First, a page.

Indigenous peoples have consistently protested this denial and, just as consistently, sought to meet Australian governments halfway. But they have been trampled over, subjected, exploited and disrespected in many forms of violence to silence their demands.
Treaties are the only way to put Australia on the legal and moral footing which it requires to have legitimacy and integrity. That this is not the case is demonstrated in the ambivalence over what the invaders’ institutions call Australia Day and the Indigenous People call Invasion Day. There is no day in which those two groups can celebrate together, because those who hold the power are unable/unwilling to offer a peace-making encounter of the two peoples.
Whether, as it seems to be proposed by the Uluru Statement, it will be possible to establish a dual and complementary sovereignty, so that the Indigenous and Torres Strait Islander Peoples will have a dual and complementary sovereignty, while the former invaders will have one, legitimised by treaty, is a very difficult passage, requiring good will, reciprocal respect and good faith.
‘Conservatively minded’ politicians, some Indigenous representatives, but above all those who are interested in maintaining things-as-they-are use alarmist language and call those committed to treaties as radicals. But it is not so: a treaty is a generous conclusion – a Makarrata, a process of conflict resolution, peacemaking and justice, expressed into legal, moral and binding agreements.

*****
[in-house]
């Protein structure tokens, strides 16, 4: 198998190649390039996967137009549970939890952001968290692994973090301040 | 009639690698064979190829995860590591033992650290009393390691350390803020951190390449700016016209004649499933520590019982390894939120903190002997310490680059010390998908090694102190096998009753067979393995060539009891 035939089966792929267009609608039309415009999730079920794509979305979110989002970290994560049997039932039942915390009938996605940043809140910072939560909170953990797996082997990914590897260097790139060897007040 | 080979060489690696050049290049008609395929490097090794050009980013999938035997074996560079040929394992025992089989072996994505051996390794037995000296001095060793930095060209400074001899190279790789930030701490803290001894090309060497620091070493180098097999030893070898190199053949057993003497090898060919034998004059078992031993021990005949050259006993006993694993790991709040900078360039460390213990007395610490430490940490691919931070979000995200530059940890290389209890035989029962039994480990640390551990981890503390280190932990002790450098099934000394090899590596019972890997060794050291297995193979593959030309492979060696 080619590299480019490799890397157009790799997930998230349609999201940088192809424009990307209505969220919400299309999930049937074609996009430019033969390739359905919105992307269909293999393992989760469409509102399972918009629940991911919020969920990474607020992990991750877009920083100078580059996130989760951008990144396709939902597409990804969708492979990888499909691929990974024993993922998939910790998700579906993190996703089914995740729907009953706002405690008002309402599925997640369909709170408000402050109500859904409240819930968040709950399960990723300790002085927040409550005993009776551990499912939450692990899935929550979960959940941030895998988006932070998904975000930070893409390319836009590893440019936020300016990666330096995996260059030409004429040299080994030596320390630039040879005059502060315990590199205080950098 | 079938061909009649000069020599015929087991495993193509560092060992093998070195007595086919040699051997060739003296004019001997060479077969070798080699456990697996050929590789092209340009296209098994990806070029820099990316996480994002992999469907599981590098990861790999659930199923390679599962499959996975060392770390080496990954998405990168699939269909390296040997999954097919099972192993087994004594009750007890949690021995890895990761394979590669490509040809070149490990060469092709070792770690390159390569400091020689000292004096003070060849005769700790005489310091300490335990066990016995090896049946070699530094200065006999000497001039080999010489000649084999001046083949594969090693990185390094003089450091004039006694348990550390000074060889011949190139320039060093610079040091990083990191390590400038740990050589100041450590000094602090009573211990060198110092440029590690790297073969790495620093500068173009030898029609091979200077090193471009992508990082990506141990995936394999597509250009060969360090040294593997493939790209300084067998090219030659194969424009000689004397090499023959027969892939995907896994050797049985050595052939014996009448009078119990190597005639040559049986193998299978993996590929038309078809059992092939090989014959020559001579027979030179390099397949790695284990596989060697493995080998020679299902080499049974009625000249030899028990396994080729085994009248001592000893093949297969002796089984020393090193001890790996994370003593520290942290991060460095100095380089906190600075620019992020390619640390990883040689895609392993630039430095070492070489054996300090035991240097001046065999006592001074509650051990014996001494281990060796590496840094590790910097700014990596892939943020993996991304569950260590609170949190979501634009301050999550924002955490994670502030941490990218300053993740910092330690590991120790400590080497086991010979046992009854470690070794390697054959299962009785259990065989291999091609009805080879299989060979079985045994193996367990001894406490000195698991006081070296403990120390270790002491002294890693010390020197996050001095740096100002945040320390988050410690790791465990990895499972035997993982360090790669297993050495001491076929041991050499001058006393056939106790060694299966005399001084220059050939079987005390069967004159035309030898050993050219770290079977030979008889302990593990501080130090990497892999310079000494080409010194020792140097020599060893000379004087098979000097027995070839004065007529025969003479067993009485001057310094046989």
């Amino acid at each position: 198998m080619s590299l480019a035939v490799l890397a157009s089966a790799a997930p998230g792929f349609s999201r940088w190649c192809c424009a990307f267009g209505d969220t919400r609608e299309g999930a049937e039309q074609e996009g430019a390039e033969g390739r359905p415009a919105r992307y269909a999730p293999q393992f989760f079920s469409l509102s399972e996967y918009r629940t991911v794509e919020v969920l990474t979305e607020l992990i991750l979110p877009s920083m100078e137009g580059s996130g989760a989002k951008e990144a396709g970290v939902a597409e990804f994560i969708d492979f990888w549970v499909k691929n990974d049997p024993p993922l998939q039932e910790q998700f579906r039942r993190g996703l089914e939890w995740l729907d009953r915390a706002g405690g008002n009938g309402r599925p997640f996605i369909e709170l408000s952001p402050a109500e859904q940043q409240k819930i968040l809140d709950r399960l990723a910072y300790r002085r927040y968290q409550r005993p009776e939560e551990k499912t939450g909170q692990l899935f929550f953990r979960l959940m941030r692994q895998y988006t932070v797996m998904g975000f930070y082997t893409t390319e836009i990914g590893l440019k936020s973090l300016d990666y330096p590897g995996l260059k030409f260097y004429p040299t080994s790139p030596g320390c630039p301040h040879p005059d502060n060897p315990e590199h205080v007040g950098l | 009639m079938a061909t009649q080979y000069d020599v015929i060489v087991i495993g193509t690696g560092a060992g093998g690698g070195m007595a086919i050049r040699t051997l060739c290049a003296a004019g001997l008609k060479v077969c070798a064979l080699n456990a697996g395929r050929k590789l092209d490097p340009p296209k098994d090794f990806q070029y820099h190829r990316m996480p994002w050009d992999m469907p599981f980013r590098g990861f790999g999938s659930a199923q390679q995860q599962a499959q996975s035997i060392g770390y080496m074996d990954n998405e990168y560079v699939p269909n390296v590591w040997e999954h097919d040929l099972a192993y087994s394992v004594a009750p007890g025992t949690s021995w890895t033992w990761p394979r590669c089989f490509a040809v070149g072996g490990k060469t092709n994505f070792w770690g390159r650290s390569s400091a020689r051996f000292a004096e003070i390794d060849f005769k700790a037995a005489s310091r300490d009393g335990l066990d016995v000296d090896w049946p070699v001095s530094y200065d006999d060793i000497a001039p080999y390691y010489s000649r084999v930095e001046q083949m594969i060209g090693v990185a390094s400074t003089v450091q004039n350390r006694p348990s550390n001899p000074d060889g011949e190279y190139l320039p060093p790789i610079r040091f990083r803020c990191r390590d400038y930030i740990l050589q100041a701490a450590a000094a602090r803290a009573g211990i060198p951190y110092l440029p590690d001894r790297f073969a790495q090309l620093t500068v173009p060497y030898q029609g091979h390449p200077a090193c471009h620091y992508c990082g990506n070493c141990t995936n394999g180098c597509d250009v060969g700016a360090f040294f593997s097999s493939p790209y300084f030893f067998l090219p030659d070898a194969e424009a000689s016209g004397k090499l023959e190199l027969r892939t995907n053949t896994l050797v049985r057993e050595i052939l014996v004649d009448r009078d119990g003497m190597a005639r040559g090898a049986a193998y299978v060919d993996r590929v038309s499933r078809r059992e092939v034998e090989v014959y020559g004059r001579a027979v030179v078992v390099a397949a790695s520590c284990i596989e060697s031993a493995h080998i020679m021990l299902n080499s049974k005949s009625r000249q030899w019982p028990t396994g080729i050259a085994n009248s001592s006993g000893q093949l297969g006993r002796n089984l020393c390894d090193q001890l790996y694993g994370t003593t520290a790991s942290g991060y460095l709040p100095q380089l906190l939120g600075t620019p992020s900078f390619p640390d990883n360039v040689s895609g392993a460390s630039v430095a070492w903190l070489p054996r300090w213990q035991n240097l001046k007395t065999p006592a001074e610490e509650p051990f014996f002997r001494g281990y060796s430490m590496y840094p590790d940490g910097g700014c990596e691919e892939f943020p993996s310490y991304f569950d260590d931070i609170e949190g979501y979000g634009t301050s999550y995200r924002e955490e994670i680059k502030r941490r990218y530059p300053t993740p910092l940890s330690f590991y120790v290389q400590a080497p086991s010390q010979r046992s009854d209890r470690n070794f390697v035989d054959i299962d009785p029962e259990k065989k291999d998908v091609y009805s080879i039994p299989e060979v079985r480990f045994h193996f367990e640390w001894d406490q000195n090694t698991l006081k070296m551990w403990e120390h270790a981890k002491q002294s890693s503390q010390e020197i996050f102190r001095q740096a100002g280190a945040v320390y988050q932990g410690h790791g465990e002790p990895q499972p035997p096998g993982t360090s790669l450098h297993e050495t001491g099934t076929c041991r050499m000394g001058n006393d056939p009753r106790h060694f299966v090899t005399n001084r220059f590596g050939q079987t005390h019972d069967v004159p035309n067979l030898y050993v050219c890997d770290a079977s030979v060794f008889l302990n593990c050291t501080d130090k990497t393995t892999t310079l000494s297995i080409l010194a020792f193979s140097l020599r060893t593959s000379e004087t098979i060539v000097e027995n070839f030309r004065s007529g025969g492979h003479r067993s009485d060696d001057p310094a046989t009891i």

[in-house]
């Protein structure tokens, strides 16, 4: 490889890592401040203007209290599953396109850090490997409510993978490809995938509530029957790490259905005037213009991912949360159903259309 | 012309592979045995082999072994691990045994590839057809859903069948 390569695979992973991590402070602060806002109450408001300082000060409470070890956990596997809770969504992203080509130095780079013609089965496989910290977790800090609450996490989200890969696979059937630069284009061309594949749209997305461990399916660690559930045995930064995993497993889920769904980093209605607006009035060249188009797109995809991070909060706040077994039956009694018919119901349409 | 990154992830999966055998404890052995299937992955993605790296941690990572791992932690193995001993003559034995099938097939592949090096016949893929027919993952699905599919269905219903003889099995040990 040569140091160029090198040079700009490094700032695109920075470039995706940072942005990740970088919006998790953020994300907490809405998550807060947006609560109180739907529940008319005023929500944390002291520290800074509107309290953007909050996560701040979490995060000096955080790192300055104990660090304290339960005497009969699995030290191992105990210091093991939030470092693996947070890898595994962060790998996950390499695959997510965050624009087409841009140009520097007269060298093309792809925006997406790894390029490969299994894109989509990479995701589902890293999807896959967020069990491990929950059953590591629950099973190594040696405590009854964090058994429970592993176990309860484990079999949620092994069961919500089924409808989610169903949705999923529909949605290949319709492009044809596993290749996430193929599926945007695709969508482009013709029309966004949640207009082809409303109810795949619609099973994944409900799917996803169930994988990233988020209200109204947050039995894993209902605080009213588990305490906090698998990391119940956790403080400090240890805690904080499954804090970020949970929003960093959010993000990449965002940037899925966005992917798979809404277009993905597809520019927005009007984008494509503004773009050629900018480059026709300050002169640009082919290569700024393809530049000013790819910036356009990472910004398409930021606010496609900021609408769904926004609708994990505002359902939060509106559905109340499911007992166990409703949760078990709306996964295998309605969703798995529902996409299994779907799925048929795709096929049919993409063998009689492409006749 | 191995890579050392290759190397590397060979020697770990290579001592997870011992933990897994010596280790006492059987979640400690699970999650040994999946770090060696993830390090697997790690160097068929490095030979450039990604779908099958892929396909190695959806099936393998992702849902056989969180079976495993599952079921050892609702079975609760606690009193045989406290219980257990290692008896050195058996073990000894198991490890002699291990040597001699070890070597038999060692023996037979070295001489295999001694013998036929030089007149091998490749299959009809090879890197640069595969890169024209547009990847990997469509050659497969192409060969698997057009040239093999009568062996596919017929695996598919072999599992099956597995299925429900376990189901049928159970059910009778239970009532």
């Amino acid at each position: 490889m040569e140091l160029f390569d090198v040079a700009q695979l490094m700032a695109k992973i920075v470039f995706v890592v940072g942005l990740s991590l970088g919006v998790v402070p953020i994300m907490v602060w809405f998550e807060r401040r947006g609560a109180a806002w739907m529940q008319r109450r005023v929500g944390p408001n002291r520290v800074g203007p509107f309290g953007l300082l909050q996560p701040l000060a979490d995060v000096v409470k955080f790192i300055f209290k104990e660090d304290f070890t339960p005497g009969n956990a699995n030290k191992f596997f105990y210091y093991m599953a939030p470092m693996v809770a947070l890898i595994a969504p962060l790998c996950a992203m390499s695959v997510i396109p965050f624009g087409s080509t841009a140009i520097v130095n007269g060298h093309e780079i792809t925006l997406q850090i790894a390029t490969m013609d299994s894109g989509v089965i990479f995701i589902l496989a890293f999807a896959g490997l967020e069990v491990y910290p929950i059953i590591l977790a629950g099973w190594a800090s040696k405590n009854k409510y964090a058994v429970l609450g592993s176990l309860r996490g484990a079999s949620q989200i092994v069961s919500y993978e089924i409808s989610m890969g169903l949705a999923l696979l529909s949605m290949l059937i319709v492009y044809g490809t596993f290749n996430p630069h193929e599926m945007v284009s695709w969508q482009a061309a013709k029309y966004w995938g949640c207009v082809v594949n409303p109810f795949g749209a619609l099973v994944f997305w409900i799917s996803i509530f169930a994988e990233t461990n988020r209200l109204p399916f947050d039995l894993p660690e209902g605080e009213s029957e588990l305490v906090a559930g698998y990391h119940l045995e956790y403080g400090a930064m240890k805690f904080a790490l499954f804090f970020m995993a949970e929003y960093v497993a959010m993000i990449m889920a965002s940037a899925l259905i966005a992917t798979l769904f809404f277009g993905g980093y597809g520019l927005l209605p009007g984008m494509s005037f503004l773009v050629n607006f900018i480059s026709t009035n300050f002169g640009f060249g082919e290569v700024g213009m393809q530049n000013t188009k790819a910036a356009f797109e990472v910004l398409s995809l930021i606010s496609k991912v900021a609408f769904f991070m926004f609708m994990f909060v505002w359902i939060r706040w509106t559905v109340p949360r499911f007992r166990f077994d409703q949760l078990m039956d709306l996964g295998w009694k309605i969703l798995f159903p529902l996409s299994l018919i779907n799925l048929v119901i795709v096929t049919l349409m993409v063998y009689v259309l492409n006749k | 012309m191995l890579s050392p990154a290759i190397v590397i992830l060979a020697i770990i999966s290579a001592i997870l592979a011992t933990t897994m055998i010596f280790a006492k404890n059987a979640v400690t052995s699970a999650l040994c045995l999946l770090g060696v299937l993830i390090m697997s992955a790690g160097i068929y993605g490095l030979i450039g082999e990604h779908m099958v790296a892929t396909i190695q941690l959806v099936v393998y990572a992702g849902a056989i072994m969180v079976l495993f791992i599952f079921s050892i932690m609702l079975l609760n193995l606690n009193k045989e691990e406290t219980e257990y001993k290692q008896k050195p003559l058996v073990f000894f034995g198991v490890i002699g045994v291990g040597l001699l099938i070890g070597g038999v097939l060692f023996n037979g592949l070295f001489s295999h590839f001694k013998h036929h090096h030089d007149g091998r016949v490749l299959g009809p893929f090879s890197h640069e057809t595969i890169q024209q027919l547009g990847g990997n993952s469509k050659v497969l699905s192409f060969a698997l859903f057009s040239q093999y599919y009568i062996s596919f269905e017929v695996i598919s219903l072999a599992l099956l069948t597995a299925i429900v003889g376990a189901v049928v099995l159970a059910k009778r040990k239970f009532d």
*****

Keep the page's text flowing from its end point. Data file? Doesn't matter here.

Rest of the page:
A treaty seems the only way ‘to decolonise’ so as to setting up a just and self-respecting country. And those who call for a treaty deserve to be listened to with well-meaning consideration. (G. Macdonald, After Uluru, we must focus on a treaty ahead of constitutional recognition, The Conversation).
Continued Monday with: Renewed hope at Garma Festival
Previous instalment: The Uluru gathering (Part 2)
Dr. Venturino Giorgio (George) Venturini, formerly an avvocato at the Court of Appeal of Bologna, devoted some sixty years to study, practice, teach, write and administer law at different places in four continents. He may be reach at George.Venturini@bigpond.com.au.